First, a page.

Thomas Carlyle Quotes

Who is Thomas Carlyle?

Scottish nineteenth century philosopher Thomas Carlyle is known for his famous work On Heroes, Hero-Worship, and The Heroic in History.

Born December 04, 1795
Died February 05, 1881

Books by Thomas Carlyle


Best 57 Quotes by Thomas Carlyle | Page 1 of 2

“A great man shows his greatness by the way he treats little men.”

Thomas Carlyle

“A man lives by believing something; not by debating and arguing about many things.”

Thomas Carlyle

“A man without a goal is like a ship without a rudder.”

Thomas Carlyle

“A person usually has two reasons for doing something, a good reason and the real reason.”

Thomas Carlyle

“Adversity is sometimes hard upon a man, but for one man who can stand prosperity, there are a hundred that will stand adversity.”

Thomas Carlyle

“Adversity is the diamond dust Heaven polishes its jewels with.”

Thomas Carlyle

“All that mankind has done, thought, gained, or been; it is lying as in magic preservation in the pages of books.”

Thomas Carlyle

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“Any the smallest alteration of my silent daily habits produces anarchy in me.”

Thomas Carlyle

“Conviction is worthless unless it is converted into conduct.”

Thomas Carlyle

“Endurance is patience concentrated.”

Thomas Carlyle

“Every man is my superior in that I may learn from him.”

Thomas Carlyle

“Every noble work is at first impossible.”

Thomas Carlyle

“Fame is no sure test of merit.”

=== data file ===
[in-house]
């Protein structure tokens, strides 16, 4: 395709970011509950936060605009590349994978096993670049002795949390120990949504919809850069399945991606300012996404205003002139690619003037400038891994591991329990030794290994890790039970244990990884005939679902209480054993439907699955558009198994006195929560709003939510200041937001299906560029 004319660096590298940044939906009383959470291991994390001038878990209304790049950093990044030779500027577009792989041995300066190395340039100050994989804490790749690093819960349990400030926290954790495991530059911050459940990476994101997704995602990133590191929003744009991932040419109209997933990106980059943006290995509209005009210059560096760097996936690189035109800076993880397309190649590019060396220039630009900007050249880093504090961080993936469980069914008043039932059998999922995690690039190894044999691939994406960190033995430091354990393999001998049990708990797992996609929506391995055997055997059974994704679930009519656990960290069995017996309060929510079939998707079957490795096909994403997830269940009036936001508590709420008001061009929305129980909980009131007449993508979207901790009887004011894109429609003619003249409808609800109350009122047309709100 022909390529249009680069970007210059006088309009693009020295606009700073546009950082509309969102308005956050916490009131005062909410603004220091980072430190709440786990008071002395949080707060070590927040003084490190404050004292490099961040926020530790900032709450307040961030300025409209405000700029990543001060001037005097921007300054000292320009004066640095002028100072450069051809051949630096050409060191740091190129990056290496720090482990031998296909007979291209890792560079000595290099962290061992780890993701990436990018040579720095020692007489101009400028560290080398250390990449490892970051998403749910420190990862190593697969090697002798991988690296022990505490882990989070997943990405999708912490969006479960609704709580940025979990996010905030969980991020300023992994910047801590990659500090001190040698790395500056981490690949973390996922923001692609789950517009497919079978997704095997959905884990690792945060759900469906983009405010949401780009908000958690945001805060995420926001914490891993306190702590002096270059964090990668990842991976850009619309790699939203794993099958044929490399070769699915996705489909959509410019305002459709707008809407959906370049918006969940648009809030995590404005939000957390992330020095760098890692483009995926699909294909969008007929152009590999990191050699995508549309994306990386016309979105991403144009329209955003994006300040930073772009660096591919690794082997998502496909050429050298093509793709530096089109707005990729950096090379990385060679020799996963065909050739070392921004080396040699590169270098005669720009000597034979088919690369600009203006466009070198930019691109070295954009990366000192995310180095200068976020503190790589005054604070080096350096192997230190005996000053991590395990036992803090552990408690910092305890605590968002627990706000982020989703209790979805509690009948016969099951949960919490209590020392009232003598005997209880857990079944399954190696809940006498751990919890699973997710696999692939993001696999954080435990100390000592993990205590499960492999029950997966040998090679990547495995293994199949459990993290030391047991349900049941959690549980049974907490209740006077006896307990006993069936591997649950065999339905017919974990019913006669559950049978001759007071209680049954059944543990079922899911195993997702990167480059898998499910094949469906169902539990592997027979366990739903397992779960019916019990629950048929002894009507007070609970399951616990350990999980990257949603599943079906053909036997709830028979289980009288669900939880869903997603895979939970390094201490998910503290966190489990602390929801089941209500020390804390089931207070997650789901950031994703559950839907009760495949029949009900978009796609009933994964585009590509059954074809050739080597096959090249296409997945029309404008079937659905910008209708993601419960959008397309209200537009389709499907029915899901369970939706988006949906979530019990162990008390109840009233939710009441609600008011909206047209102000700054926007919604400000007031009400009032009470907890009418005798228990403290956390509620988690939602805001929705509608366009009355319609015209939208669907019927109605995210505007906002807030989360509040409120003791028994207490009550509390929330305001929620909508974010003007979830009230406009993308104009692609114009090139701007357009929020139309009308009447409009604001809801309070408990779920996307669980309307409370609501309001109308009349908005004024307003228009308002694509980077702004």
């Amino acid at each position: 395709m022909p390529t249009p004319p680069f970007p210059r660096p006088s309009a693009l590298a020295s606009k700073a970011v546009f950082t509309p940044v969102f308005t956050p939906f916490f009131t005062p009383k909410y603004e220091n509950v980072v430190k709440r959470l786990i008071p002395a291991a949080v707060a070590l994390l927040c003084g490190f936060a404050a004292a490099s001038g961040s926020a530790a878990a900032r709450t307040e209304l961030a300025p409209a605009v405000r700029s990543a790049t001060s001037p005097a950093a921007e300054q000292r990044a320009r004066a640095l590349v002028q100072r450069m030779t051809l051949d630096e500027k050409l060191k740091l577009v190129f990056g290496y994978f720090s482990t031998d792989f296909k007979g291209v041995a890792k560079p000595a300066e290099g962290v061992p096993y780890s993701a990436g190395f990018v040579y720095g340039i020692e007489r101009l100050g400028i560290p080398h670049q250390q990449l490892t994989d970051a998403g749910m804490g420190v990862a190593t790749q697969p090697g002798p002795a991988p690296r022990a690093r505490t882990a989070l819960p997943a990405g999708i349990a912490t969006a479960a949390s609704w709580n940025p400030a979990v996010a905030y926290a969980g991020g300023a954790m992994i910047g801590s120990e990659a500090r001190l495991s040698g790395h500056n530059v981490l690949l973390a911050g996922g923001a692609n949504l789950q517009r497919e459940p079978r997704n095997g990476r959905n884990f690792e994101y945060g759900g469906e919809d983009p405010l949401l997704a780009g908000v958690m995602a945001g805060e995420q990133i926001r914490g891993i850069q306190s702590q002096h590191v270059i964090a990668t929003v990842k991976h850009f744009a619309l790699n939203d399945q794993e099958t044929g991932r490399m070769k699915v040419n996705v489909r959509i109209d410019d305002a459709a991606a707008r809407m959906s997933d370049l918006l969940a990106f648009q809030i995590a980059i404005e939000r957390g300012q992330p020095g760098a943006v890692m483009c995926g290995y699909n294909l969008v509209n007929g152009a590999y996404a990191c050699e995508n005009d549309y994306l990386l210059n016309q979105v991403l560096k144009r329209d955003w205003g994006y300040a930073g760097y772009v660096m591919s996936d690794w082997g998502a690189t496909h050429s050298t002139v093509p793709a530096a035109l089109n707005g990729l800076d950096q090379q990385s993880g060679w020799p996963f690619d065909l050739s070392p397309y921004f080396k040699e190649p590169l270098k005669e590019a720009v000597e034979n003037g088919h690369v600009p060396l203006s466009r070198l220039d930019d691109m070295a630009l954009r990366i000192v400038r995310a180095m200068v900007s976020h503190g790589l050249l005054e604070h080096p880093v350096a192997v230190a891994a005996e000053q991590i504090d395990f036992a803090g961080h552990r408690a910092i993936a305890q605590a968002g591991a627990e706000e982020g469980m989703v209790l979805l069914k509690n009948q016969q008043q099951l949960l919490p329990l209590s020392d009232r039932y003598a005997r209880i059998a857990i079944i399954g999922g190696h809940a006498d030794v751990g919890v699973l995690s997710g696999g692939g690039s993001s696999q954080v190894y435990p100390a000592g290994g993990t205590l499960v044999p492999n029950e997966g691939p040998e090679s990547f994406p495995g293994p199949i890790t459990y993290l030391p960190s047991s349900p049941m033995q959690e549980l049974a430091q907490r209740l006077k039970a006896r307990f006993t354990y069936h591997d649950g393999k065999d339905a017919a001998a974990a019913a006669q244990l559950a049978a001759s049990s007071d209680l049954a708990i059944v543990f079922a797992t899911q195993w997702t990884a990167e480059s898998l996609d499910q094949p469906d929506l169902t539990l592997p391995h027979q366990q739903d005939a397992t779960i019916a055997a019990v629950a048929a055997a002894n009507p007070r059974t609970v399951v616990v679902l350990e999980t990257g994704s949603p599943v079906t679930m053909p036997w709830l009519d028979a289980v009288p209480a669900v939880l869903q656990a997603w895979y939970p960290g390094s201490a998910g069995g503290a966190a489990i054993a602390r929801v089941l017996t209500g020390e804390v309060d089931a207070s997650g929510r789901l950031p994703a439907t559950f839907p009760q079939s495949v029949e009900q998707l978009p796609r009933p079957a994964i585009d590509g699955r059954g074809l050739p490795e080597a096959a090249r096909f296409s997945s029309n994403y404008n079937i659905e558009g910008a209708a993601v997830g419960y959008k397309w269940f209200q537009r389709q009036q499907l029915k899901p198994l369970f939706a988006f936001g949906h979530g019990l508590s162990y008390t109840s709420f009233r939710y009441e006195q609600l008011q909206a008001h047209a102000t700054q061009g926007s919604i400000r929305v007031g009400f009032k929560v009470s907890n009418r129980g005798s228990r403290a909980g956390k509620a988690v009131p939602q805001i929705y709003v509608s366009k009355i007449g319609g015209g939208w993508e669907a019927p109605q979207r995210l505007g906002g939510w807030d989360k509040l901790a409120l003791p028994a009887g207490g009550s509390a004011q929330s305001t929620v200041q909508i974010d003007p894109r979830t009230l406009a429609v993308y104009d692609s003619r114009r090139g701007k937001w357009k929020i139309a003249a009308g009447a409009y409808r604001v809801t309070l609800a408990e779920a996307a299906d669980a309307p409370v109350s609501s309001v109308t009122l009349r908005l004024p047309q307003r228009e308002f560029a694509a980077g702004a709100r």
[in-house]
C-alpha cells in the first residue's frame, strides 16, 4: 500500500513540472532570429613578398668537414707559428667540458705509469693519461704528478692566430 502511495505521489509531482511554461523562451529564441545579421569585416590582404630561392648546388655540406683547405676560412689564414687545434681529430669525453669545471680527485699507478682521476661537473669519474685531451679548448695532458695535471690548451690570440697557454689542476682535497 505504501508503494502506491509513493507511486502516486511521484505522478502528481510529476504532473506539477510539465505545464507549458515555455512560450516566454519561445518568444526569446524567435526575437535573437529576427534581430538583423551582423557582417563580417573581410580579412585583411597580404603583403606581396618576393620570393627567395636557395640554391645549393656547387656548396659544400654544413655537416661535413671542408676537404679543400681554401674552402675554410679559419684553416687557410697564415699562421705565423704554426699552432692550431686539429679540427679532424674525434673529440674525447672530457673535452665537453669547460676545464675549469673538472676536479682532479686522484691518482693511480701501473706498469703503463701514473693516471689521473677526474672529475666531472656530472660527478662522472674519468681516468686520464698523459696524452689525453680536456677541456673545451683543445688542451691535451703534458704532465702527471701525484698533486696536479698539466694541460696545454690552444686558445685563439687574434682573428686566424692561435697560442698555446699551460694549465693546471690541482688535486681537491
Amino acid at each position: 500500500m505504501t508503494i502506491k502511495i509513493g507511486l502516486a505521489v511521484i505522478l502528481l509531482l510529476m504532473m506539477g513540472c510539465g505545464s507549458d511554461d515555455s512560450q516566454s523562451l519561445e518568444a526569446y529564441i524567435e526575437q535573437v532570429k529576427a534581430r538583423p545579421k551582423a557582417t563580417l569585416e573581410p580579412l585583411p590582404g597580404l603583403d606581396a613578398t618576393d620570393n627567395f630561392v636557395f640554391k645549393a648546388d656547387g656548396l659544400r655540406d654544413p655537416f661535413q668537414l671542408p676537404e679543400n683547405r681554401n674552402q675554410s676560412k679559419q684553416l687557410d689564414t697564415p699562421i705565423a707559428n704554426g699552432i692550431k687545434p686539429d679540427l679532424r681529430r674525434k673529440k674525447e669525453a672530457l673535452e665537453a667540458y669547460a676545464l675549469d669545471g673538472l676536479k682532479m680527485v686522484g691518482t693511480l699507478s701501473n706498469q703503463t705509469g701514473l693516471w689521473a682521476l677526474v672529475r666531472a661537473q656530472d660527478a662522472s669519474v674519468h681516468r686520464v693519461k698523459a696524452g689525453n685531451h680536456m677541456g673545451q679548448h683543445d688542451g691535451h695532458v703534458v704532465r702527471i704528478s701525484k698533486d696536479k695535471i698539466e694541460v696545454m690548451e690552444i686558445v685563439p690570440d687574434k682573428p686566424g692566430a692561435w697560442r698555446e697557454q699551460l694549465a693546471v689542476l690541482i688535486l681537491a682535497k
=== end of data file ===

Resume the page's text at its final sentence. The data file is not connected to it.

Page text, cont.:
Thomas Carlyle

“Go as far as you can see; when you get there, you'll be able to see further.”

Thomas Carlyle

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“Great men taken up in any way are profitable company. We cannot look, however imperfectly, upon a great man without gaining something by him.”

Thomas Carlyle

“Have a purpose in life, and having it, throw into your work such strength of mind and muscle as God has given you.”

Thomas Carlyle

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“The strenuous life tastes better.”


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“I've got a great ambition to die of exhaustion rather than boredom.”

Thomas Carlyle

“If something be not done, something will do itself one day, and in a fashion that will please nobody.”

Thomas Carlyle

“If you are ever in doubt as to whether or not you should kiss a pretty girl, always give her the benefit of the doubt.”

Thomas Carlyle

“If you do not wish a man to do a thing, you had better get him to talk about it; for the more men talk, the more likely they are to do nothing else.”

Thomas Carlyle

“It is a mathematical fact that the casting of this pebble from my hand alters the centre of gravity of the universe.”

Thomas Carlyle

“It is the heart always that sees, before the head can see.”

Thomas Carlyle

“Let him who wants to move and convince others first be moved and convinced himself.”

Thomas Carlyle

“Literature is the thought of thinking souls.”

Thomas Carlyle

“Look to be treated by others as you have treated others.”

Thomas Carlyle

“Men do less than they ought, unless they do all they can.”

Thomas Carlyle

“Music is well said to be the speech of angels.”

Thomas Carlyle

“No pressure, no diamonds.”

Thomas Carlyle

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“Of all the paths a man could strike into, there is, at any given moment, a best path... A thing which, here and now, it were of all things wisest for him to do... To find this path, and walk in it, is the one thing needful for him.”

Thomas Carlyle

“Of all your troubles, great and small, the greatest are the ones that don't happen at all.”

Thomas Carlyle

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“The object of Literature is to instruct, to animate, or to amuse.”

The Principles of Success in Literature


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